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Related to Glossitis: Geographic tongue, atrophic glossitis


Inflammation of the tongue.
McGraw-Hill Dictionary of Scientific & Technical Terms, 6E, Copyright © 2003 by The McGraw-Hill Companies, Inc.
The following article is from The Great Soviet Encyclopedia (1979). It might be outdated or ideologically biased.



inflammation of the tongue. Glossitis may arise as a result of local trauma of the tongue (traumatic glossitis), decrease in local reactivity of the tissues in connection with infectious factors (candidomycotic glossitis), or changes in the general reactivity of the body caused by avitaminoses, malnutrition, and so forth. It frequently appears as a symptom of many diseases of internal organs, a number of which may be diagnosed by typical changes in the mucous membrane of the tongue. Thus, scarlatinal glossitis and dry, wrinkled tongue are well known in diseases of the intestinal tract, and a smooth, atrophic tongue often accompanies blood diseases. Rarely, glossitis develops as a complication after taking certain medications. The disease is found in persons of all ages. Glossitis is sometimes discovered by chance, but it may begin acutely and proceed with all the symptoms of inflammation. Treatment involves removal of the causes of the disease, care of the mouth cavity, Novocain blocks, and vitamin therapy.


Lukomskii, I. G. Terapevticheskaia stomatologiia. Moscow, 1960. Pages 429-31.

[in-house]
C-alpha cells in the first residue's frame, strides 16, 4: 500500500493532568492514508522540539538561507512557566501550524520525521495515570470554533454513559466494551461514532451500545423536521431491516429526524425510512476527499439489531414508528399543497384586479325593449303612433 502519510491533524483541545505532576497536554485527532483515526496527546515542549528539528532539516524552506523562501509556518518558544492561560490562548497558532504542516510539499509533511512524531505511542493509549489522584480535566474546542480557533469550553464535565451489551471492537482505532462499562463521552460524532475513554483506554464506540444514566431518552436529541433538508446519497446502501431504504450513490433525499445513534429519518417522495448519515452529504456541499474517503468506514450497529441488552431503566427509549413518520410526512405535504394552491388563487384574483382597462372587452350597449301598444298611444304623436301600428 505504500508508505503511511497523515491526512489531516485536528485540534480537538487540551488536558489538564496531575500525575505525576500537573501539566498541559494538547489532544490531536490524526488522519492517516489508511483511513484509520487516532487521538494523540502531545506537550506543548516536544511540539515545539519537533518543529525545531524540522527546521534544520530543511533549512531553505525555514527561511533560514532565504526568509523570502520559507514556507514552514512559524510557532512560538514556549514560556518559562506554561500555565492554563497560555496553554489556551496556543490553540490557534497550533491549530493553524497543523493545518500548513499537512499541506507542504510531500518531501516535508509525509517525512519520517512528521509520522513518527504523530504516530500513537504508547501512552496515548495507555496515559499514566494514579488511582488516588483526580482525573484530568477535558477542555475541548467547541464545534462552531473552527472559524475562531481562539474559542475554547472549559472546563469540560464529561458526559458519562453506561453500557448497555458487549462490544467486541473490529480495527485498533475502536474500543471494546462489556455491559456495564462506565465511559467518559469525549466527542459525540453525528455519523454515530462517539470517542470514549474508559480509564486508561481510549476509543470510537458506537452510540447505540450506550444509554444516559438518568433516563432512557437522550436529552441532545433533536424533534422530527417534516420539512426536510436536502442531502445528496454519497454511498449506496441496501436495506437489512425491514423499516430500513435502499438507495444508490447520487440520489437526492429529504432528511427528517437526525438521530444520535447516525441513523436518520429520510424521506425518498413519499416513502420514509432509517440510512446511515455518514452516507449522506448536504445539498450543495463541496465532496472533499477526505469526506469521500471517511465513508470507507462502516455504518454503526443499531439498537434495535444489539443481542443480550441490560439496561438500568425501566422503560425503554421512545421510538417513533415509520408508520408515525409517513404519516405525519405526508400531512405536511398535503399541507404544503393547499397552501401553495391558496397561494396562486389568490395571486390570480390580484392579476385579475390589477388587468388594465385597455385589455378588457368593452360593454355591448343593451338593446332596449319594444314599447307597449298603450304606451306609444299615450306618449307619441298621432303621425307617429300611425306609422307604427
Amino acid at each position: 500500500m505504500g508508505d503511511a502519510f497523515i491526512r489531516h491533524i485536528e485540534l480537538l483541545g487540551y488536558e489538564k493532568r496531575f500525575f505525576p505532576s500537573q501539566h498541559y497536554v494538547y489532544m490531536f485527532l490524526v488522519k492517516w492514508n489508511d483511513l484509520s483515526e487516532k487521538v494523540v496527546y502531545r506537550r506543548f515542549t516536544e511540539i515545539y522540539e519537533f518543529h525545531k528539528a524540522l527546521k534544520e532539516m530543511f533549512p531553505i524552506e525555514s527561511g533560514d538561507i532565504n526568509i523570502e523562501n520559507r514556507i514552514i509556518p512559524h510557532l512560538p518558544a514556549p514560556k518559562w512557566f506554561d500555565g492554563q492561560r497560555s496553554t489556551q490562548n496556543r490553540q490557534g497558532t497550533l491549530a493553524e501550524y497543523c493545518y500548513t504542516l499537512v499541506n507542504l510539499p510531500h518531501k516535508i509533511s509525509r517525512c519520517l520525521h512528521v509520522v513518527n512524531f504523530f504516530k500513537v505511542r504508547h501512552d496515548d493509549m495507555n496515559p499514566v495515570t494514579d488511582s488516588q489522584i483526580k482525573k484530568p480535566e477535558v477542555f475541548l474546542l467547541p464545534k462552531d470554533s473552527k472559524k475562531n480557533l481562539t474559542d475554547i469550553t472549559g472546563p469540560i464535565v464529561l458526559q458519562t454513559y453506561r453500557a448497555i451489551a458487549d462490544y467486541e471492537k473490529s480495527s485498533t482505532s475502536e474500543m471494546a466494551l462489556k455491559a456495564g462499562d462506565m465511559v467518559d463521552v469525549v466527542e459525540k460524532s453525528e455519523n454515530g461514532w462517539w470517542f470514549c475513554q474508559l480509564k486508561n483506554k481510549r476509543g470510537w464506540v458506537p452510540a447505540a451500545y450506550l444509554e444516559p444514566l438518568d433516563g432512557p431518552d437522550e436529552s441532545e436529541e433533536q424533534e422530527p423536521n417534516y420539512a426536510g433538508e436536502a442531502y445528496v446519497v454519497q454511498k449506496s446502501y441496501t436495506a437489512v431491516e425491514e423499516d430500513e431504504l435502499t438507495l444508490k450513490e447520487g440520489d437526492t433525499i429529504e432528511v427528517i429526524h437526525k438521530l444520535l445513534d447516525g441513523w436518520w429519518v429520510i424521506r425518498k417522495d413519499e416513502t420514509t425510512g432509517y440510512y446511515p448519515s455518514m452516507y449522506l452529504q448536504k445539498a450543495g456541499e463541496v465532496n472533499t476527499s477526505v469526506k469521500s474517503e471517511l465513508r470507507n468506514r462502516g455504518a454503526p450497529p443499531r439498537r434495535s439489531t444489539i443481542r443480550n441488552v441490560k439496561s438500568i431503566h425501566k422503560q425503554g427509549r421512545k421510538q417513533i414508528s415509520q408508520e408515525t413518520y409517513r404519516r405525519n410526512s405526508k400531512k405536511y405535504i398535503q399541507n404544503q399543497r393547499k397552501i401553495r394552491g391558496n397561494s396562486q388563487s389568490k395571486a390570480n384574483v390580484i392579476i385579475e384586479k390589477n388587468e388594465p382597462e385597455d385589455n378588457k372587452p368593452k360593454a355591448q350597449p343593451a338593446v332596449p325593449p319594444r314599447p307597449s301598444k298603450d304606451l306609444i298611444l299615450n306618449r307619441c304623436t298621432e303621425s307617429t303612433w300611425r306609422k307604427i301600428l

The Great Soviet Encyclopedia, 3rd Edition (1970-1979). © 2010 The Gale Group, Inc. All rights reserved.
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Oral manifestations in patients with Plummer Vinson syndrome includes all the features of iron deficiency anemia like stomatitis, glossitis, angular cheilitis, erythematous mucositis, recurrent aphthous stomatitis, pale oral mucosa, oral candidiasis, dry mouth in 49.3% of patients, burning mouth in 76-100% of patients, lingual varicosity in 56%, oral lichen planus in 33.3%, recurrent aphthous ulceration in 25.33%, and early loss of teeth.
It's characteristic features are: necrolytic migratory erythema (NME), weight loss, DM or glucose intolerance, mucosal abnormalities (such as glossitis, cheilitis, stomatitis), diarrhea [4].
Apart from easy fatigability and tachycardia, the deficiency also produces changes in mucosal cells, leading to glossitis and other vague gastrointestinal disturbances such as anorexia and diarrhea.
tolerance or diabetes mellitus, painful glossitis, stomatitis,
In the oral cavity, SCA can cause diastemata, delays in tooth eruption, (5,6,7) malocclusion and glossitis. (6,7,8,9) There are no studies in the literature containing conclusive data related to the prevalence of caries and periodontal disease in children afflicted by SCA, (10,11) despite the existence of biological plausibility for an association between incidence of caries and severity of the disease.
Glossitis, stomatitis, oesophageal webs and malabsorption reflect direct involvement of the gastrointestinal tract; pica and koilonychia may also be present.
The prevalence of CD is approximately 1% in the general population for American and European communities.3 Similarly, the ratio of CD was reported as 1:115 in Turkey.4 Patients with CD can also show some symptoms in oral cavity as it is a part of gastrointestinal system.5 The most common oral symptoms are recurrent aphthous stomatitis (RAS), dental enamel defects, delayed eruption, atrophic glossitis and angular chelitis.5
The mucous examination showed a commissural Cheilitis and Glossitis.
General examination revealed a pale looking young man with glossitis and oral ulcers.
Oral lessions are hardly missing: gummas of the tongue (usually on the edge), chronic interstitial glossitis, leucoplakia, areas with loss of papillae, gummas of the palate with destruction and perforation.